I’ve got Millennials on my mind this week. I will be spending this next weekend in Dallas at Christian Unity Ministries’ first annual “Five Principles of Unity” Retreat for the Next Church Generation…where I expect to sit and learn how Millennials interpret and apply some of the Biblical principles which form the core of our ministry’s message. So, I am thinking about Millennials and the church.
First, I admit right up front that my only “expertise” when it comes to the Millennial generation (those who are now roughly ages 15-35) is that both my adult daughters are in that generation…and I have studied my kids for a while now. Therefore, “Millennials” are important to me. I am, nevertheless, as ignorant as the next Baby Boomer when it comes to understanding them. So, rather than hold myself out as an expert on that generation, I am going to rely on the “facts” about Millennials as presented by the President’s Council of Economic Advisors in October, and …
May 21, 2015
When the people saw that Moses delayed to come down from the mountain, the people gathered themselves together to Aaron and said to him, “Up, make us gods who shall go before us. As for this Moses, the man who brought us up out of the land of Egypt, we do not know what has become of him.” Exodus 32:1
I am a fairly patient person. I actually think it is a gift of mine. Nevertheless, I have no problem at all understanding the restlessness of the Hebrew people waiting for Moses to return from 40 days on Mt. Sinai. At a time in their new chapter when there were precious few “routines” upon which they could rely, one routine had become Moses’ “felt presence” among them. Another had become God’s visible presence through the pillar of smoke (by day) and fire (by night). And now, they had neither. All they had was Aaron, who was pretty clearly a far cry from Moses’ dynamic leadership. So, with Moses’ disappearance up the stormy, thunderous Mt. Sinai for an unscheduled, undisclosed amount of time, the hours turned to days and the days turned to weeks. They had no idea IF or WHEN he might ever return. I have no problem understanding the immense pressure these people began to place on Aaron’s not-so-broad shoulders. “Don’t just stand there…DO SOMETHING,” became the mantra of a restless, fearful people waiting for their God to show up and really set them free. As a church leader, you are probably familiar with that refrain.
In my experience, patiently waiting for God to show up can be the most difficult assignment we are given as God’s people. There is nothing easy about it at all. In a world and a culture where we are taught to take responsibility …
April 23, 2015
“You shall have no other gods before me…” Exodus 20:3
“You shall not covet your neighbor’s house; you shall not covet your neighbor’s wife, or his male servant, or his female servant, or his ox, or his donkey, or anything that is your neighbor’s.” Exodus 20:17
God’s plan for growing a people dedicated to Him and blessed by Him has been consistent from the beginning. He created us for relationship with Him, but also for relationship with one another. This is even evident in His bedrock principles, the Ten Commandments. But it may be less evident to those of us whose first language is English than for most others.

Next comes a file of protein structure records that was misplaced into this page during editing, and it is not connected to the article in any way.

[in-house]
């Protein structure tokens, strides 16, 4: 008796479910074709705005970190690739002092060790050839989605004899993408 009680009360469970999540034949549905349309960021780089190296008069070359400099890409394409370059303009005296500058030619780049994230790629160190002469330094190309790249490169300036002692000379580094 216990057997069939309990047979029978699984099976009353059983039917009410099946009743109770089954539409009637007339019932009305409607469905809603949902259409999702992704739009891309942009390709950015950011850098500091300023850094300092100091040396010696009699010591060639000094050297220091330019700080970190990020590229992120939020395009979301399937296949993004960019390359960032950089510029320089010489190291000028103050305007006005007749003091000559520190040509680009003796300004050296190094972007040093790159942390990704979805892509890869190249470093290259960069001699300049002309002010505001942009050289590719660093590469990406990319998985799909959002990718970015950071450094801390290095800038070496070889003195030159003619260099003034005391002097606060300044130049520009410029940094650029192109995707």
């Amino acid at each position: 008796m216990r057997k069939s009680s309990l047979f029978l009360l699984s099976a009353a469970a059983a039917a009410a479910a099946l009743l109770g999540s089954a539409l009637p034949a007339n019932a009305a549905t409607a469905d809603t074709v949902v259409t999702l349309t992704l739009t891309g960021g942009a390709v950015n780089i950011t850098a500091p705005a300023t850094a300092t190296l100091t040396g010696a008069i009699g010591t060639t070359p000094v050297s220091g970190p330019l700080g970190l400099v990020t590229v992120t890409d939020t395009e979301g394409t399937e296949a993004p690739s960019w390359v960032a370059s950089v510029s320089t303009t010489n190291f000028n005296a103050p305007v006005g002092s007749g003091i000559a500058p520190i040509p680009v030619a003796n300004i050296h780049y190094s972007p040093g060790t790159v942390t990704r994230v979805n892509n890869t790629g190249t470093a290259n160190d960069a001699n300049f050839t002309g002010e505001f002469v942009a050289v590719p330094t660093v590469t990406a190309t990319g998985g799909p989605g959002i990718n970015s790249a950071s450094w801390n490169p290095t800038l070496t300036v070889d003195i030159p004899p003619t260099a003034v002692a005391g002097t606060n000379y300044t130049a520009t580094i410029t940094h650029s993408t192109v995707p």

English is a bit odd in many ways, with all it’s “rules” for grammar and then the thousands of exceptions to each of those rules. It makes it a difficult language to learn. One of those oddities is that our word, “you” is both singular and plural (The New York version of “Yous” and the Southern version of “Y’all” notwithstanding). So, when we read the Ten Commandments in our English bibles and we see “You shall…”, and we read the context of God speaking from a mountain to some 600,000 Hebrew men (and lots more women and children), it is easy for us to read it as a plural “you”. If there were a Texas version of the Bible, we might be inclined to translate it, “Y’all will have no other gods before me.” But that would be an incorrect translation.
You see, we English speakers are accustomed to living with this ambiguity between the plural you and the singular you…we’re accustomed to just kind of figuring it out in context, leaving much accuracy to be desired. But most other languages (including the original Hebrew language of the Old Testament) treat …
April 16, 2015
The Lord said to Moses, “Go to the people and consecrate them today and tomorrow, and let them wash their garments and be ready for the third day. For on the third day the Lord will come down on Mount Sinai in the sight of all the people. And you shall set limits for the people all around, saying, ‘Take care not to go up into the mountain or touch the edge of it. Whoever touches the mountain shall be put to death. Exodus 19:10-12
Do you remember the first time a “Terms and Conditions” window popped up on your computer screen, requiring you to agree to a long, long list of conditions before you were able to download that particular app? I do. The lawyer in me leaped into action and I read the entire, long, dry, boring agreement, only to conclude that I had just wasted several minutes of my life that I would never get back. I will confess this to you right here and now…this lawyer never reads those things any more, except possibly to scan them for dollar signs, just to make sure I’m not agreeing to pay something. I may be lazy, but I’m also cheap.